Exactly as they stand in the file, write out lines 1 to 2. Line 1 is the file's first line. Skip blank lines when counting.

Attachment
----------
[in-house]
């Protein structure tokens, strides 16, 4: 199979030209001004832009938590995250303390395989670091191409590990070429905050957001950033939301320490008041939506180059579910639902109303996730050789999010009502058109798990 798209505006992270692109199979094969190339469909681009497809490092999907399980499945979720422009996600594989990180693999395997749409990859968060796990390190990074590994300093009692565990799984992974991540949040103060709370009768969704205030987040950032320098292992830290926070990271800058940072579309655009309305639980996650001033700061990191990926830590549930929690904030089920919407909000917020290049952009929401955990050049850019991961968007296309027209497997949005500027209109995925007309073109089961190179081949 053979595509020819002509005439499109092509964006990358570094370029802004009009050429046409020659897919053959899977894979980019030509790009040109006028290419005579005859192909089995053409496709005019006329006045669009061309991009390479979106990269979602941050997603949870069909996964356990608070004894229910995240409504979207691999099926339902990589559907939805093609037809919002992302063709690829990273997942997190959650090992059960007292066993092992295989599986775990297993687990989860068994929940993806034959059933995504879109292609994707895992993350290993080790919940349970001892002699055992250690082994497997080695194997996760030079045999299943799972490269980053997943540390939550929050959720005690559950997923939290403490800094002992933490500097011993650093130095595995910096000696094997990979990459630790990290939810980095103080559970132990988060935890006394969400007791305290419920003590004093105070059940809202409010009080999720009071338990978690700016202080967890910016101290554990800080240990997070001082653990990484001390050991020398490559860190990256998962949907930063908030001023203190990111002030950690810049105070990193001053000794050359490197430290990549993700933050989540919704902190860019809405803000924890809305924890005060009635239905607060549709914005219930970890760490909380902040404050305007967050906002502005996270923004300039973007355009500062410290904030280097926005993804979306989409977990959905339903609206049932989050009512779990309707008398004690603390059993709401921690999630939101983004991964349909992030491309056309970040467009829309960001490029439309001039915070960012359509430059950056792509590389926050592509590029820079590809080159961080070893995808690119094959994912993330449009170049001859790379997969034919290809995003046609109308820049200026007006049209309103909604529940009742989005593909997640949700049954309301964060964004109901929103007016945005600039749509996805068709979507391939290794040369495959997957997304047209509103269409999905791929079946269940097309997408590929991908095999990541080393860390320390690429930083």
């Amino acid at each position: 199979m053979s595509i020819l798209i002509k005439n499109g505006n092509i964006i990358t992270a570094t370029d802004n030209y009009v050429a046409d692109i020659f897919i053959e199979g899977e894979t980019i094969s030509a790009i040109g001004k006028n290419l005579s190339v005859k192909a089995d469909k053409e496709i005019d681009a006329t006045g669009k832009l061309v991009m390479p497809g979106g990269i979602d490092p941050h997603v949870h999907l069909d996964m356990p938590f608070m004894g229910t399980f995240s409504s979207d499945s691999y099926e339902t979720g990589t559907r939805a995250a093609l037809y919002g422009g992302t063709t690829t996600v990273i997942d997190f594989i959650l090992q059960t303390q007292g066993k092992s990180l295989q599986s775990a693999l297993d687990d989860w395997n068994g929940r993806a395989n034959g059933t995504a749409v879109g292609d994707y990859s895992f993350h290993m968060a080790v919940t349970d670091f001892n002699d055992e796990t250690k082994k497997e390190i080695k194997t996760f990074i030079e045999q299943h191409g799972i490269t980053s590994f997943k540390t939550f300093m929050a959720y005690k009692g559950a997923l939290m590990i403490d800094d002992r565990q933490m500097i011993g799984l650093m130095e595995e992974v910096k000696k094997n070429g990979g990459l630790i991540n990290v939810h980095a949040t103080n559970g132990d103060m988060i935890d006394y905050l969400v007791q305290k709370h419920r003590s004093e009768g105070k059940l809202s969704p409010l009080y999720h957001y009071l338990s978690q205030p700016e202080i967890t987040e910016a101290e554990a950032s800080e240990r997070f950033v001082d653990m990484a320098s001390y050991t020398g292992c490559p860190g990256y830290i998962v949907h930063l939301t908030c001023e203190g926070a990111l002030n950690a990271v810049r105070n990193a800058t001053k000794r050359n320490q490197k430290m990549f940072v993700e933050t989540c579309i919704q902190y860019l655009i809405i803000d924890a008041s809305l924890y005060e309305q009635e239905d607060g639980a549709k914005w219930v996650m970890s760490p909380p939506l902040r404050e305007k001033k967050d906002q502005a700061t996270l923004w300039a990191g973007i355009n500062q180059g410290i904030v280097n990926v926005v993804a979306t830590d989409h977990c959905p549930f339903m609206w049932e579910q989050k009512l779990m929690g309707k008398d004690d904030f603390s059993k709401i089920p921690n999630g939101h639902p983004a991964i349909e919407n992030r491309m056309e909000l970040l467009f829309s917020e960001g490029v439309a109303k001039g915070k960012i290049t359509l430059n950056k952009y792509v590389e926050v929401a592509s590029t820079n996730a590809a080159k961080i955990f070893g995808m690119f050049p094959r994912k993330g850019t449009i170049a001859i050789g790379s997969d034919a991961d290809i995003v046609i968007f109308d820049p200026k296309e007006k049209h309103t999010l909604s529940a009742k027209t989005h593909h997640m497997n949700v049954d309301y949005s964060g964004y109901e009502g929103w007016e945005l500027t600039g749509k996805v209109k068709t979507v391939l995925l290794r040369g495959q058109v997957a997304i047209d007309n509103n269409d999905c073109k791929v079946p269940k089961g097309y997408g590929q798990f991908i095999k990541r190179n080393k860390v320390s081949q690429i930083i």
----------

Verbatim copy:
[in-house]
């Protein structure tokens, strides 16, 4: 199979030209001004832009938590995250303390395989670091191409590990070429905050957001950033939301320490008041939506180059579910639902109303996730050789999010009502058109798990 798209505006992270692109199979094969190339469909681009497809490092999907399980499945979720422009996600594989990180693999395997749409990859968060796990390190990074590994300093009692565990799984992974991540949040103060709370009768969704205030987040950032320098292992830290926070990271800058940072579309655009309305639980996650001033700061990191990926830590549930929690904030089920919407909000917020290049952009929401955990050049850019991961968007296309027209497997949005500027209109995925007309073109089961190179081949 053979595509020819002509005439499109092509964006990358570094370029802004009009050429046409020659897919053959899977894979980019030509790009040109006028290419005579005859192909089995053409496709005019006329006045669009061309991009390479979106990269979602941050997603949870069909996964356990608070004894229910995240409504979207691999099926339902990589559907939805093609037809919002992302063709690829990273997942997190959650090992059960007292066993092992295989599986775990297993687990989860068994929940993806034959059933995504879109292609994707895992993350290993080790919940349970001892002699055992250690082994497997080695194997996760030079045999299943799972490269980053997943540390939550929050959720005690559950997923939290403490800094002992933490500097011993650093130095595995910096000696094997990979990459630790990290939810980095103080559970132990988060935890006394969400007791305290419920003590004093105070059940809202409010009080999720009071338990978690700016202080967890910016101290554990800080240990997070001082653990990484001390050991020398490559860190990256998962949907930063908030001023203190990111002030950690810049105070990193001053000794050359490197430290990549993700933050989540919704902190860019809405803000924890809305924890005060009635239905607060549709914005219930970890760490909380902040404050305007967050906002502005996270923004300039973007355009500062410290904030280097926005993804979306989409977990959905339903609206049932989050009512779990309707008398004690603390059993709401921690999630939101983004991964349909992030491309056309970040467009829309960001490029439309001039915070960012359509430059950056792509590389926050592509590029820079590809080159961080070893995808690119094959994912993330449009170049001859790379997969034919290809995003046609109308820049200026007006049209309103909604529940009742989005593909997640949700049954309301964060964004109901929103007016945005600039749509996805068709979507391939290794040369495959997957997304047209509103269409999905791929079946269940097309997408590929991908095999990541080393860390320390690429930083």